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NIDA Notes Articles: Ciencia de la adicción

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Stress Hormone Sets the Stage for Relapse to Cocaine Use

junio del 2015

A stressed rat will seek a dose of cocaine that is too weak to motivate an unstressed rat. Researchers traced the physiological pathway that links stress and the stress hormone corticosterone to increased dopamine activity and heightened responsiveness to cocaine.

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Animal Study Suggests Marijuana May Affect Future Offspring’s Susceptibility to Heroin

febrero del 2015

Can marijuana use put offspring at heightened risk for opiate addiction, even if the use stops before the offspring are conceived? Results from a recent NIDA-funded study are consistent with other studies suggesting that a parent’s history of drug use, even preconception, may affect a child’s brain function and behavior.

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Waletzky Memorial Award Winners’ Lectures at NIDA Illuminate Cocaine’s Many Effects on Brain Structure, Circuitry

enero del 2015

Dr. Paul E. M. Phillips spoke on “Phasic Dopamine Transmission During Substance Abuse,” describing investigations that he has led into the role of brief, seconds-long bursts of dopamine signaling in addictive processes. Dr. Rita Z. Goldstein spoke on “Targeting the Brain, Cognition, and Motivation for Intervention in Addiction.”

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Animation: The Rise and Fall of the Cocaine High

noviembre del 2014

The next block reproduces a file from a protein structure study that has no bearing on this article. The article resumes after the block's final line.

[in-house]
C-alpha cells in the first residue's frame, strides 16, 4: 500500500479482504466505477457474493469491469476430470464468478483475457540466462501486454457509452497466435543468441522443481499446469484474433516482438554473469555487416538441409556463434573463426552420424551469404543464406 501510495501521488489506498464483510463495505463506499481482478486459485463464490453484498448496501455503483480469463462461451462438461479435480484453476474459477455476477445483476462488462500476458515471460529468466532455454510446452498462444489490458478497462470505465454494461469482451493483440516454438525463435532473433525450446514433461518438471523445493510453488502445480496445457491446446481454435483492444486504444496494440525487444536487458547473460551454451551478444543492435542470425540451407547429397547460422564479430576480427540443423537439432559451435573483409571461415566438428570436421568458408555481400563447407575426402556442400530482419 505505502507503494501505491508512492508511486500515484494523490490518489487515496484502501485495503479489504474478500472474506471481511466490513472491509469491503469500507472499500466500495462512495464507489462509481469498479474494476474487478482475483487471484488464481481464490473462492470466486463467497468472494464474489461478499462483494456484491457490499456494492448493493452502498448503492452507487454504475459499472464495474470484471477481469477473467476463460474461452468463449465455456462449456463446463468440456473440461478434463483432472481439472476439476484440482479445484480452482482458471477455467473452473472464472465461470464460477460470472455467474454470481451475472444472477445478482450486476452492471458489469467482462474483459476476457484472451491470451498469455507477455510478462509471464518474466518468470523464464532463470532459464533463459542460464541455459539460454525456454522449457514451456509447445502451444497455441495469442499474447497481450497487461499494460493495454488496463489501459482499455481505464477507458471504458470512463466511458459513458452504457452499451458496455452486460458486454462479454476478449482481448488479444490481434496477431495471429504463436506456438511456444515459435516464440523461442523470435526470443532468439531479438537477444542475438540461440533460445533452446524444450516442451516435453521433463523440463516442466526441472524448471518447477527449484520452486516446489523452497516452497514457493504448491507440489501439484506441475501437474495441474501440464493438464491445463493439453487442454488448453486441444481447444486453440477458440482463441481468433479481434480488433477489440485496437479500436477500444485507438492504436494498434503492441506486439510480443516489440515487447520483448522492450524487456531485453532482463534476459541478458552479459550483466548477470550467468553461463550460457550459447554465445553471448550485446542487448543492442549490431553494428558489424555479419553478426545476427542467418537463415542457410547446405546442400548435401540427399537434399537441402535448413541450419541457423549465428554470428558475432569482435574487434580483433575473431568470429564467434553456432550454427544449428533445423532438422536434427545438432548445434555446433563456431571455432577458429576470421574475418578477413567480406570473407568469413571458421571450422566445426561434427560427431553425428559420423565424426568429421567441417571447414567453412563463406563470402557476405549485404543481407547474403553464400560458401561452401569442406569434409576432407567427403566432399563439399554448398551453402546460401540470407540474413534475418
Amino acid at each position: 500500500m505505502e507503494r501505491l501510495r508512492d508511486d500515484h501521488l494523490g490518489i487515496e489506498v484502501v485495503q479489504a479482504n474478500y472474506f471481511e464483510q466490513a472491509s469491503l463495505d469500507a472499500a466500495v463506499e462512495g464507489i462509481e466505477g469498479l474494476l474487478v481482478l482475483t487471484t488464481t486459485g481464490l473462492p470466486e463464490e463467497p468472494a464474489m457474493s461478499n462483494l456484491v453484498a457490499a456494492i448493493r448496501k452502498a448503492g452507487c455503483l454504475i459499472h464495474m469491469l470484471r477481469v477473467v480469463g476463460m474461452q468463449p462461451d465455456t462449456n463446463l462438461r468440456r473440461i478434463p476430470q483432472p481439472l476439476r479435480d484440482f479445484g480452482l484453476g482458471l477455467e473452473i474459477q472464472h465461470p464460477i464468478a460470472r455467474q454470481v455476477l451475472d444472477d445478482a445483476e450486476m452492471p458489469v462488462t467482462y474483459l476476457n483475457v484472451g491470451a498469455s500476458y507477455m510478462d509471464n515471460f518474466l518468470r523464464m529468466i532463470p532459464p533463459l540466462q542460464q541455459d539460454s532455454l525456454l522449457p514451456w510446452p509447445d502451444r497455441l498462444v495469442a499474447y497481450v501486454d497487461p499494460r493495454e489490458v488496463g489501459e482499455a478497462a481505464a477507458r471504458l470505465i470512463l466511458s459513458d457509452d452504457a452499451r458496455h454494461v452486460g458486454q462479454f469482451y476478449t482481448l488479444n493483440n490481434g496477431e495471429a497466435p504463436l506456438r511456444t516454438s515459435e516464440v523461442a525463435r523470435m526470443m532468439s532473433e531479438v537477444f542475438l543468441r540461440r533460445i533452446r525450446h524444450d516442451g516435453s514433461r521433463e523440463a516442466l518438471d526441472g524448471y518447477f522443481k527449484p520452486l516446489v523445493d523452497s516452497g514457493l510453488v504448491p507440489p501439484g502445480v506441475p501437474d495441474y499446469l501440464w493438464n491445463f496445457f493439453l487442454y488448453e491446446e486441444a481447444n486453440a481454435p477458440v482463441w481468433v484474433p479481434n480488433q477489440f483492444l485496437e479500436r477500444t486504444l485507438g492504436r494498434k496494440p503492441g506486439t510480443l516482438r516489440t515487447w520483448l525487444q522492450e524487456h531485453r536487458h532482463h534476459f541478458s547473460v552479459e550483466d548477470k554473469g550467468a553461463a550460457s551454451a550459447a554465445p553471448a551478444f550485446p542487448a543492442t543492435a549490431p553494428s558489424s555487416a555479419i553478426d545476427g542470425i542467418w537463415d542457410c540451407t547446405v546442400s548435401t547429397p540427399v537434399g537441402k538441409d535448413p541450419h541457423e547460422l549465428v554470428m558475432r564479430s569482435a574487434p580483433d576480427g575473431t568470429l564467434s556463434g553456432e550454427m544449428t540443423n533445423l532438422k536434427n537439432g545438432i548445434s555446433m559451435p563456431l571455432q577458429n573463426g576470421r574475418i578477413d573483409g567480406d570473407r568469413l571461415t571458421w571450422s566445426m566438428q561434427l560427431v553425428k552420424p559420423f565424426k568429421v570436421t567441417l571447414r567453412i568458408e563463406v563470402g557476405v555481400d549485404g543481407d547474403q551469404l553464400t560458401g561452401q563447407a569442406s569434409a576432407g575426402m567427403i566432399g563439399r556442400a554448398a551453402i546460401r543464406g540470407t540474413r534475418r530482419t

This animation shows the rapid passage of cocaine through the brain. It demonstrates that the intensity of the cocaine “high” parallels the trajectory of cocaine levels in the brain.

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A Genetic Nexus of Obesity and Smoking

octubre del 2014

Research shows that some gene variants that influence body mass index also shape smoking behaviors.

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Student-Scientists Present Award-Winning Research at NIDA

agosto del 2014

Four high school students were honored for their work regarding e-cigarettes, the GABAA neuroreceptor, and adolescent multitasking.

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Dr. Antonello Bonci Q & A: Lighting Up the Brain To Shut Down Cocaine Seeking

julio del 2014

The Scientific Director of NIDA’s Intramural Research Program talks about switching off animals’ compulsive cocaine seeking by optogenetically activating the prefrontal cortex, and the implications of this work for people. In an accompanying podcast, Dr. Bonci walks viewers through experiments that showed that prefrontal cortex activity levels may constitute a simple switch controlling whether or not animals compulsively seek cocaine.

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Gene Variants Reduce Opioid Risks

junio del 2014

Two recent studies suggest that genotyping may enable clinicians to base therapies on individual patients’ potential responsiveness to opioid drugs’ therapeutic effects and vulnerability to their harmful effects.

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New Insight Into How Cues Cause Relapse to Cocaine

mayo del 2014

A brain response occurs in the nucleus accumbens when rats encounter a cue that they associate with previous cocaine self-administration, but not a cue associated with a pleasurable non-drug experience. Moreover, the response correlates in time and intensity with the animals’ cue-induced relapse to cocaine-seeking.

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Dr. Joni Rutter Q&A: How Basic Science Is Tackling Addiction

mayo del 2014

One of NIDA’s goals is to try to understand the individual differences that contribute to whether or not someone who takes a drug will become addicted to it. Dr. Rutter’s research focuses on three types of differences: Environmental, developmental, and genetic and epigenetic.

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